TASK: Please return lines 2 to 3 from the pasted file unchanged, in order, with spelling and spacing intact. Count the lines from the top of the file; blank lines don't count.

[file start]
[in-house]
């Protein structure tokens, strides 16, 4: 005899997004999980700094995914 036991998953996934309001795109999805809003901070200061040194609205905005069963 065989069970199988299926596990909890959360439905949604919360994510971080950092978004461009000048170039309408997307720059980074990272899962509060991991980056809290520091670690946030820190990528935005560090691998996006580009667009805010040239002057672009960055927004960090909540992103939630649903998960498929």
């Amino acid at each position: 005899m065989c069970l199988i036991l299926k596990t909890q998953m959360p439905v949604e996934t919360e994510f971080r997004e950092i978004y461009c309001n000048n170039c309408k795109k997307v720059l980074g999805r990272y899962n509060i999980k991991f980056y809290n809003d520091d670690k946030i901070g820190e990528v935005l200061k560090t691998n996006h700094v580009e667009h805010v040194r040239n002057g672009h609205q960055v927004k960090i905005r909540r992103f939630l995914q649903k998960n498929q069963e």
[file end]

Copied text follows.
């Protein structure tokens, strides 16, 4: 005899997004999980700094995914 036991998953996934309001795109999805809003901070200061040194609205905005069963 065989069970199988299926596990909890959360439905949604919360994510971080950092978004461009000048170039309408997307720059980074990272899962509060991991980056809290520091670690946030820190990528935005560090691998996006580009667009805010040239002057672009960055927004960090909540992103939630649903998960498929």
């Amino acid at each position: 005899m065989c069970l199988i036991l299926k596990t909890q998953m959360p439905v949604e996934t919360e994510f971080r997004e950092i978004y461009c309001n000048n170039c309408k795109k997307v720059l980074g999805r990272y899962n509060i999980k991991f980056y809290n809003d520091d670690k946030i901070g820190e990528v935005l200061k560090t691998n996006h700094v580009e667009h805010v040194r040239n002057g672009h609205q960055v927004k960090i905005r909540r992103f939630l995914q649903k998960n498929q069963e």